A blog to give a voice to our concern about the continued erosion of our democratic processes not only within the House of Commons and within our electoral system but also throughout our society. Here you will find articles about the current problems within our parliamentary democracy, about actions both good and bad by our elected representatives, about possible solutions, opinions and debate about the state of democracy in Canada, and about our roles/responsibilities as democratic citizens. We invite your thoughtful and polite comments upon our posts and ask those who wish to post longer articles or share ideas on this subject to submit them for inclusion as a guest post.
Contact us at democracyunderfire@gmail.com

Sunday, February 22, 2015

Harper History, Part 3 - First Con Minority

Jan 2006 – Sept 2008

In part three of our series examining the things that Mr Harper and his supporters have done that impacted our democracy we cover the period of “Canada's New Government” tm which lasted 2 1/2 years before Harper declared it “dysfunctional” and called a new election in direct contravention of his own fixed election date legislation. It was highlighted by Harpers attempts to control the press and his refusal to answer anything but pre approved questions and the oppositions attempts to hold the government to account without bringing about an early election.

On 23/1/2006 the Conservatives under Harper were elected to a minority government, the inherited a Federal budget surplus of $13.8 billion from the Liberials.
Just two weeks later David Emerson, elected as the Liberal Member of Parliament for Vancouver Kingsway, crossed the floor to join the Conservatives and was promptly appointed to cabinet as Minister of International Trade. It was clear that this had been negotiated before the election. Harper also appointed a private business man to cabinet, Michael Fortier had not been elected as a member of the House of Commons nor was a Senator at the time he was appointed. He was appointed to the senate by Harper a month later.Shortly after coming to power the following directive was issued:- "As per the Minister's Office, effective immediately, the words "Canada's New Government" are to be used instead of "the Government of Canada" in all departmental correspondence. Please note that the initial letters of all three words are capitalized. Thank you for your cooperation."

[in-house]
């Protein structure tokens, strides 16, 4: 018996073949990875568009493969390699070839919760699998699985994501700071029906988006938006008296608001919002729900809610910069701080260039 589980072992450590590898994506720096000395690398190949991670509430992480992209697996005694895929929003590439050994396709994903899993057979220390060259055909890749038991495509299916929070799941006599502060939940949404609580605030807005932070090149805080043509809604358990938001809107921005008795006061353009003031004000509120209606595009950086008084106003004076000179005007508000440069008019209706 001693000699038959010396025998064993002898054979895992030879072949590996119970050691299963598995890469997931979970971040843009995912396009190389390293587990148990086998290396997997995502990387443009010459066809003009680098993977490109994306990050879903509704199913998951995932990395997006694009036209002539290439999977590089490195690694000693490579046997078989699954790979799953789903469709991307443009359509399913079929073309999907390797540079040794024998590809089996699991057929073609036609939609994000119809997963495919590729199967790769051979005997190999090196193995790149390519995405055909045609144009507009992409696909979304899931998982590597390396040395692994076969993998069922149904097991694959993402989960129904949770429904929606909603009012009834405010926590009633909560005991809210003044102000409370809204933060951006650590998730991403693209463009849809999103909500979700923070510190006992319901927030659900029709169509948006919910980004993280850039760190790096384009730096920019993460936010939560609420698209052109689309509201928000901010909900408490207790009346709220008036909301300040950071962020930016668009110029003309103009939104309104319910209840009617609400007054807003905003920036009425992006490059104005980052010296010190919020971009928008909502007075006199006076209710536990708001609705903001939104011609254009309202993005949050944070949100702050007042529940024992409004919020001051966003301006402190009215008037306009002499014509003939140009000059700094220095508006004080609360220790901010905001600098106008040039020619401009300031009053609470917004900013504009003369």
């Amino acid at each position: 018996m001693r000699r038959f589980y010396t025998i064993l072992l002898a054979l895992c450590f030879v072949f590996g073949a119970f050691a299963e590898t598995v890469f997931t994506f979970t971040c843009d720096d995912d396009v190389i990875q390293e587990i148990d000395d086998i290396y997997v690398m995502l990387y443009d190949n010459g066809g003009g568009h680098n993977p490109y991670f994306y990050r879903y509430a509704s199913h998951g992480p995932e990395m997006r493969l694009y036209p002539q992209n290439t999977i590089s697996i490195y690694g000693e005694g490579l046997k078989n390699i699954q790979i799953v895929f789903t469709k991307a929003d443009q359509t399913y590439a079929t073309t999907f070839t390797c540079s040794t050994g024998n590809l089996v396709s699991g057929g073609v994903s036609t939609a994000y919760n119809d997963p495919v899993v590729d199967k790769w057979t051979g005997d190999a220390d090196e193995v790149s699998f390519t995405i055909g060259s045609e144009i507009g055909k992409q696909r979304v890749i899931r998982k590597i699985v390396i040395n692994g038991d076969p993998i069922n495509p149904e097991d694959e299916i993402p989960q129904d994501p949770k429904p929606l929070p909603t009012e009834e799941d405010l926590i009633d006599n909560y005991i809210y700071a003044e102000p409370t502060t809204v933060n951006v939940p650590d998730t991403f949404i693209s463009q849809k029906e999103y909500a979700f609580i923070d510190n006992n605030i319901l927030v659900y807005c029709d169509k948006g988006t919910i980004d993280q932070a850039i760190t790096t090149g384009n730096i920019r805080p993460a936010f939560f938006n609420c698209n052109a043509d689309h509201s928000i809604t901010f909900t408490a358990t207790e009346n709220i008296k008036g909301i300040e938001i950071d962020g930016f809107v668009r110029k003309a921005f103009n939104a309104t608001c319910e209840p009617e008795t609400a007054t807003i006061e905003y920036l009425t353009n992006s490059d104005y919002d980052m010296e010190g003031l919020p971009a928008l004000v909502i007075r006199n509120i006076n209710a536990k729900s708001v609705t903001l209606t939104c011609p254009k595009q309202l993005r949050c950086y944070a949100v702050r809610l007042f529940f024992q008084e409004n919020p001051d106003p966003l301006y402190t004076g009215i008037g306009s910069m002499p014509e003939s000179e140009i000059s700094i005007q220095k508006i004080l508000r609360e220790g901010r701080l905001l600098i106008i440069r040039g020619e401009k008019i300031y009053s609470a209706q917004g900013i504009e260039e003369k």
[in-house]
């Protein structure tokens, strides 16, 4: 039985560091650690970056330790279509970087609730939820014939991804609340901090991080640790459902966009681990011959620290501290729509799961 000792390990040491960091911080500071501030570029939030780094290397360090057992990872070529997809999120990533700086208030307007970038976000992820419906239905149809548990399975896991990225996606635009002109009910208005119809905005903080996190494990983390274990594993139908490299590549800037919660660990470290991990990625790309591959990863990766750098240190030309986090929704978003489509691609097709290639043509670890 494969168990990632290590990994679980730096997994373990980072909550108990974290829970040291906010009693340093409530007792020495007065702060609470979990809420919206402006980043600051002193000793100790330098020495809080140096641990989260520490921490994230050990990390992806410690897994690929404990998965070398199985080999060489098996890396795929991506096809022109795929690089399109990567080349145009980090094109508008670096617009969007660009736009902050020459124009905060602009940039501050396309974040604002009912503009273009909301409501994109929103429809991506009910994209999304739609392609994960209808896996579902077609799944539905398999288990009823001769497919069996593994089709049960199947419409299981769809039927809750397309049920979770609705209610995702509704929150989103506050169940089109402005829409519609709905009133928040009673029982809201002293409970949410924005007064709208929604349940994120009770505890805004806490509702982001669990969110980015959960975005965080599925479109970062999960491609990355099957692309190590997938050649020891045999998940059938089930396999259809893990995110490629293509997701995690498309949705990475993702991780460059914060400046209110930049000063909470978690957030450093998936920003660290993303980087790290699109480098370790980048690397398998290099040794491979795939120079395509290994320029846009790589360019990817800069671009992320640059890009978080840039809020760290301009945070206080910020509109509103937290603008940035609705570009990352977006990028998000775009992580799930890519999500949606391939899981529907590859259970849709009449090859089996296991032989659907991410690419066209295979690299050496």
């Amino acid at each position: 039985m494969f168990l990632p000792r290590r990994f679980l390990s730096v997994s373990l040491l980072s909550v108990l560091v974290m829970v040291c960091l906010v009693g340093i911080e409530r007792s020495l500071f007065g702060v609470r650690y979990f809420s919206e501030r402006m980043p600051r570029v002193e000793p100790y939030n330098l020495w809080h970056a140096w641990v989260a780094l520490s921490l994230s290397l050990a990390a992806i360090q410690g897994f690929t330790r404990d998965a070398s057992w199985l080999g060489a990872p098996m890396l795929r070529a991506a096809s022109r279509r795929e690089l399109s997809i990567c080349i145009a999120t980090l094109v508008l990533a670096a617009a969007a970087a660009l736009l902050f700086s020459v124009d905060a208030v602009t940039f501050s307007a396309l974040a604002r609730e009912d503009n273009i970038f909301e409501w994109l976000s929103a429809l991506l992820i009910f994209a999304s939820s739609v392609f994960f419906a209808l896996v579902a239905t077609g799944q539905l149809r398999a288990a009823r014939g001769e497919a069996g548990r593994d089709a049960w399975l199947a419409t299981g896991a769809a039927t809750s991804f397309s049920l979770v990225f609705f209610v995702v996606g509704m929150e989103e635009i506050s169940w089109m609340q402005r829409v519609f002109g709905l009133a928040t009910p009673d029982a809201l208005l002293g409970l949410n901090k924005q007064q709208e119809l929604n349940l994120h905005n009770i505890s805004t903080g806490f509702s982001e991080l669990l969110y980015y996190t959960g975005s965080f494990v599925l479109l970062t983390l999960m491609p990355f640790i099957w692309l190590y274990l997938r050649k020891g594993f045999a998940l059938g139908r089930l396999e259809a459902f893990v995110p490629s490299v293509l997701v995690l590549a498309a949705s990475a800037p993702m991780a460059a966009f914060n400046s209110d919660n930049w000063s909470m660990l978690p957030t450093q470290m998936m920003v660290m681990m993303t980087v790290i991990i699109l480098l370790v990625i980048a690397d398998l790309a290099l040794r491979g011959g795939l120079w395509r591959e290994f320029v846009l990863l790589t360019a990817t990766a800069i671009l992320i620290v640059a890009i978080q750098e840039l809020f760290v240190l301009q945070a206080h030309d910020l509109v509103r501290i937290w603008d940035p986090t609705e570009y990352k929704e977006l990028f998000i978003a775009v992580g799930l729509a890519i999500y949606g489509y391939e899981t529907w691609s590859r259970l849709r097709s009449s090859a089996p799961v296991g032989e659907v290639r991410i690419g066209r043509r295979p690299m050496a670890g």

This was dropped after
an email exchange with a Natural Resources scientist who refused to comply became public, in following years the branding dropped all reference to it being Canada's government but became Harper's personal fiefdom.

21 April 2006 Speaking before the Board of Trade of Metropolitan Montréal, Prime Minister Stephen Harper set out the Government’s priorities and its conception of open federalism.
“Canadians want their governments to work for them,” said the Prime Minister. “They are fed up with the spectacle of turf wars and squabbling over money. They want their leaders to work together to deal with real-life priorities.”
In November in a further effort to appease the Quebec voters, Quebecois were formally declared a nation with most MPs voting for the motion. The conservative caucus was told to vote for it or be expelled. Harper's Intergovernmental Affairs minister Michael Chong resigned from his position over this issue.

On Dec. 12, 2006: Commons passes Conservatives' Federal Accountability Act, which tightens political donation rules, provides for a parliamentary budget officer, and offers more protection for whistleblowers. Parlimentary Budget Officer Kevin Page was later to become a thorn in Harpers side when trying to keep the Harper Regime accountable for their budget spending and projections. Amongst other things this promised to ban institutional and large personal donations to political parties and:-
  • ensure that positions of public trust cannot be used as stepping stones to private lobbying;
  • provide real protection for whistleblowers who show great courage in coming forward to do what is right;
  • strengthen the capacity and independence of Officers of Parliament, including the Auditor General, to hold the Government to account; and
  • increase the transparency of appointments, contracts, and auditing within government and Crown corporations.
It also however included a large number of exemptions the government can use to shield documents under the Access to Information Act.

In January 2007, less than a month after Stéphane Dion had been elected leader of the opposition the Conservatives unveiled a series of persistent and unprecedented personal attack ads upon the Liberal leader. At the time former NDP leader Ed Broadbent said:-
"It's reprehensible politics for the Conservatives to be portraying Stéphane the way they are, It's never fair for the attack to be personal.”